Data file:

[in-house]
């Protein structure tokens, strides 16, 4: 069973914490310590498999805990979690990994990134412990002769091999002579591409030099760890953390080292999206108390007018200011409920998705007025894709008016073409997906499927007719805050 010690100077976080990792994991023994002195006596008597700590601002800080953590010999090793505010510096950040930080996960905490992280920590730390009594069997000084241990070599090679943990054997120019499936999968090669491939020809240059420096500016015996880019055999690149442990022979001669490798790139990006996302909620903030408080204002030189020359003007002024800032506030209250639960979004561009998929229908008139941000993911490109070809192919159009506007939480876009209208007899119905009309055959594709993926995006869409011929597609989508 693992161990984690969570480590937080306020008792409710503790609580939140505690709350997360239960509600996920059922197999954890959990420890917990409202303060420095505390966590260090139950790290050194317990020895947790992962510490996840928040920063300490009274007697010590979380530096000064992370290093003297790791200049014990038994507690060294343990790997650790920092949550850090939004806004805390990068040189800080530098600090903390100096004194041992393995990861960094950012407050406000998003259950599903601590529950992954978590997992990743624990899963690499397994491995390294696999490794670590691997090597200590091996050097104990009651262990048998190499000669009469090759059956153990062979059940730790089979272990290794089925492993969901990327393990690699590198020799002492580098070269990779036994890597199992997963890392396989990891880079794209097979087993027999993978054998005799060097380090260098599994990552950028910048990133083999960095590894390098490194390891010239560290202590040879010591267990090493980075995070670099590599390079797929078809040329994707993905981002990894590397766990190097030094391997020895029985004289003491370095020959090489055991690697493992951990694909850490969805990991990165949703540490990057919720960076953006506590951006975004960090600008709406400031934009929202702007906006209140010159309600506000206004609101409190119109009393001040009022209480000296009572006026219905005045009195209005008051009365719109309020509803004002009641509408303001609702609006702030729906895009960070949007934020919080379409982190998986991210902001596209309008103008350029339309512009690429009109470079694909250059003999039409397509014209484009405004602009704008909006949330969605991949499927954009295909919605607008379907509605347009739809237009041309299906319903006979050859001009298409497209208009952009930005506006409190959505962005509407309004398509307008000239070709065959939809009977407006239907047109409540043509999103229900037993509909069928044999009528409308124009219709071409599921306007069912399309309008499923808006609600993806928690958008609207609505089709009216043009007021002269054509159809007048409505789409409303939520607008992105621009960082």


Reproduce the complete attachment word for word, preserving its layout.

[in-house]
């Protein structure tokens, strides 16, 4: 069973914490310590498999805990979690990994990134412990002769091999002579591409030099760890953390080292999206108390007018200011409920998705007025894709008016073409997906499927007719805050 010690100077976080990792994991023994002195006596008597700590601002800080953590010999090793505010510096950040930080996960905490992280920590730390009594069997000084241990070599090679943990054997120019499936999968090669491939020809240059420096500016015996880019055999690149442990022979001669490798790139990006996302909620903030408080204002030189020359003007002024800032506030209250639960979004561009998929229908008139941000993911490109070809192919159009506007939480876009209208007899119905009309055959594709993926995006869409011929597609989508 693992161990984690969570480590937080306020008792409710503790609580939140505690709350997360239960509600996920059922197999954890959990420890917990409202303060420095505390966590260090139950790290050194317990020895947790992962510490996840928040920063300490009274007697010590979380530096000064992370290093003297790791200049014990038994507690060294343990790997650790920092949550850090939004806004805390990068040189800080530098600090903390100096004194041992393995990861960094950012407050406000998003259950599903601590529950992954978590997992990743624990899963690499397994491995390294696999490794670590691997090597200590091996050097104990009651262990048998190499000669009469090759059956153990062979059940730790089979272990290794089925492993969901990327393990690699590198020799002492580098070269990779036994890597199992997963890392396989990891880079794209097979087993027999993978054998005799060097380090260098599994990552950028910048990133083999960095590894390098490194390891010239560290202590040879010591267990090493980075995070670099590599390079797929078809040329994707993905981002990894590397766990190097030094391997020895029985004289003491370095020959090489055991690697493992951990694909850490969805990991990165949703540490990057919720960076953006506590951006975004960090600008709406400031934009929202702007906006209140010159309600506000206004609101409190119109009393001040009022209480000296009572006026219905005045009195209005008051009365719109309020509803004002009641509408303001609702609006702030729906895009960070949007934020919080379409982190998986991210902001596209309008103008350029339309512009690429009109470079694909250059003999039409397509014209484009405004602009704008909006949330969605991949499927954009295909919605607008379907509605347009739809237009041309299906319903006979050859001009298409497209208009952009930005506006409190959505962005509407309004398509307008000239070709065959939809009977407006239907047109409540043509999103229900037993509909069928044999009528409308124009219709071409599921306007069912399309309008499923808006609600993806928690958008609207609505089709009216043009007021002269054509159809007048409505789409409303939520607008992105621009960082």